2. ^ Pielke Jr., Roger A. (2004). "When scientists politicize science: making sense of controversy over The Skeptical Environmentalist" (PDF). Environmental Science & Policy 7: 405–417. doi:10.1016/j.envsci.2004.06.004. http://sciencepolicy.colorado.edu/admin/publication_files/resourse-1621-2004.18.pdf.  
  3. ^ Skeptical About The Skeptical Environmentalist, Richard M. Fisher's review of The Skeptical Environmentalist, in "The Skeptical Inquirer".
  4. ^ Grist magazine article Rebuttals from scientists working in the various fields his book makes claims about.
  5. ^ "The Skeptical Environmentalist Replies". Scientific American, May 2002.
  6. ^ ScientificAmerican+BL for SA.PDF
  7. ^ Rennie, John. "A Response to Lomborg's Rebuttal". Scientific American, 15 April 2002. Retrieved 21 February 2006.
  8. ^ Holdren, John P. "A Response to Bjørn Lomborg’s Response to My Critique of His Energy Chapter". Scientific American, 15 April 2002. Retrieved: 21 February 2006.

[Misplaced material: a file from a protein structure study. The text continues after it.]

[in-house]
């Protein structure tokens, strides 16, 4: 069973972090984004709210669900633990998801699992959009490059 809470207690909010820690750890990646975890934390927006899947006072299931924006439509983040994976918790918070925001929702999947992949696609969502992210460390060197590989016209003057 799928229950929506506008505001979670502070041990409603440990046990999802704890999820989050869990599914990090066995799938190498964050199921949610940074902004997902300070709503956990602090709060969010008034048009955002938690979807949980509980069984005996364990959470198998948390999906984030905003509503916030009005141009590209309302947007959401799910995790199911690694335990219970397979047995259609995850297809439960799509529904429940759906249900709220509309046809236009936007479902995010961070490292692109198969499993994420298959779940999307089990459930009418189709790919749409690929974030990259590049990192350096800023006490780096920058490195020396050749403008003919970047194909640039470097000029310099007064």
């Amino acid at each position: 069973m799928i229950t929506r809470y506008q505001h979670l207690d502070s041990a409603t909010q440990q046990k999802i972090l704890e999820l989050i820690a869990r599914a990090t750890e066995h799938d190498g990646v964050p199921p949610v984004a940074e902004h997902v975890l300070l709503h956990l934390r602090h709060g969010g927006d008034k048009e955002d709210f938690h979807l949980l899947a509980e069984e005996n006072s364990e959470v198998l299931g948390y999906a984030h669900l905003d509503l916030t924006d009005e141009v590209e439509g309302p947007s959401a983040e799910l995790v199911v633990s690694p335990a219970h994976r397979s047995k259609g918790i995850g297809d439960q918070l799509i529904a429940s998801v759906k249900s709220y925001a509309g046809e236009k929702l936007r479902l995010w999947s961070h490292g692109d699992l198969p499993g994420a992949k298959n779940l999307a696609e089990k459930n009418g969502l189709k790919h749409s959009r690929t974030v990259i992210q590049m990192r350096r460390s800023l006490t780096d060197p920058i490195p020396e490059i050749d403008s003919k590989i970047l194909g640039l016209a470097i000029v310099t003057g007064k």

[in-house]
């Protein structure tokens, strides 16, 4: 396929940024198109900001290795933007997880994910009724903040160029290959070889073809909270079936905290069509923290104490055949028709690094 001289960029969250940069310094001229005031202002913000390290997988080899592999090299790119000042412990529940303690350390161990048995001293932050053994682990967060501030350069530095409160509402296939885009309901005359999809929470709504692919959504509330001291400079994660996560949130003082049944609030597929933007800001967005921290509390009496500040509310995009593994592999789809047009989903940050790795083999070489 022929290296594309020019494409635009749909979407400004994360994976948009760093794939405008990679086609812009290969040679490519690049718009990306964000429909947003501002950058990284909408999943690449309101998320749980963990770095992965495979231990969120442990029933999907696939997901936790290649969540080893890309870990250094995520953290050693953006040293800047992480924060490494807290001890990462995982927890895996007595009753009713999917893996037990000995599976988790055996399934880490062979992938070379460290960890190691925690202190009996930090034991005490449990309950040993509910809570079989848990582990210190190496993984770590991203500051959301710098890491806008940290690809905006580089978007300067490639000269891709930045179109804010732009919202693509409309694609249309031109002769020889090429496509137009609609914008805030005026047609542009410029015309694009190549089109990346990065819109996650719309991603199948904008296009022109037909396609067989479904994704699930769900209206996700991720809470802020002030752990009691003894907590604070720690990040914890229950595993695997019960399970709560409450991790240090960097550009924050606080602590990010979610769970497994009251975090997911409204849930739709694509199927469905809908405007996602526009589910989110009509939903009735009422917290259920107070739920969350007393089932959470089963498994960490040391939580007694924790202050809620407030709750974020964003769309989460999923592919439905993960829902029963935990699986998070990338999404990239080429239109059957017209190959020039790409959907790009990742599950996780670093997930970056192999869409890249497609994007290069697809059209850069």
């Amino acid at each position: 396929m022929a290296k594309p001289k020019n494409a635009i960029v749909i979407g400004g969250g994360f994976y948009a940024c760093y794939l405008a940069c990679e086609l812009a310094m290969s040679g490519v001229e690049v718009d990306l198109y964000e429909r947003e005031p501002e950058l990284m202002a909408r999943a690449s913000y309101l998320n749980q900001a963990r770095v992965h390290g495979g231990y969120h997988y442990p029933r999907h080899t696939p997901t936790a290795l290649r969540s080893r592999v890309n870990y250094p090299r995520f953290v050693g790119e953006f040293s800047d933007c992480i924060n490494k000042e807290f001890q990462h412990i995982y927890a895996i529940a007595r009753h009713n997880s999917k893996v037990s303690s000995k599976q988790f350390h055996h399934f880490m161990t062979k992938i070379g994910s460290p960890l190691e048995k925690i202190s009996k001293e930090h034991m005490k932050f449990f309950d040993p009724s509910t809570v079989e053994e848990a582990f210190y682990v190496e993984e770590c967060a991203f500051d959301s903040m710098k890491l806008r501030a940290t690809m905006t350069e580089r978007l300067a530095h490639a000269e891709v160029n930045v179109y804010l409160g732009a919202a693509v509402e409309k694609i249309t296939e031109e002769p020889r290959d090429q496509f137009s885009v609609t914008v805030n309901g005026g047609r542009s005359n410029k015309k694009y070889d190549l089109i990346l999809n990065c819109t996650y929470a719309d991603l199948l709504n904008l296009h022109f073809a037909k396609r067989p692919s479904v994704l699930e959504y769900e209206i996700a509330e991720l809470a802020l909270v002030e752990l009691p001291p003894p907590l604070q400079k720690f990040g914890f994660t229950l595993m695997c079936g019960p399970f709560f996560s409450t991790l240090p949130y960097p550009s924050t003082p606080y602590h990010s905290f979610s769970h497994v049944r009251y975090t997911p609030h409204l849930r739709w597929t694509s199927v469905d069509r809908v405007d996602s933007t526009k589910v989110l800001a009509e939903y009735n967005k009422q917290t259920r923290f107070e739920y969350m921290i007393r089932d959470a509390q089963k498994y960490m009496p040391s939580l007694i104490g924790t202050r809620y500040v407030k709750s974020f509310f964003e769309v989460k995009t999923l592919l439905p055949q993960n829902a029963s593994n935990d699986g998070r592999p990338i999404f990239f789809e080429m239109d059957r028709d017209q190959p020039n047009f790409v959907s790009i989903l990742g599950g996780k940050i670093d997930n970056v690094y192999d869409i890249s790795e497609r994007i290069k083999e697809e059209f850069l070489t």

9. ^ Stuart Pimm; Jeff Harvey (November 8, 2001). "No need to worry about the future". Nature 414: 149. doi:10.1038/35102629.  
  10. ^ Union of Concerned Scientists. "UCS examines The Skeptical Environmentalist by Bjørn Lomborg". Revision: 8 November 2005. Retrieved 21 February 2006.
  11. ^ David Pimentel. (Summer 2002). Skeptical of the skeptical environmentalist. Skeptic.
  12. ^ Nisbet, Matthew. "The Skeptical Environmentalist: A Case Study in the Manufacture of News". Committee for the Scientific Investigation of Claims of the Paranormal, 23 January 2003. Retrieved 21 February 2006.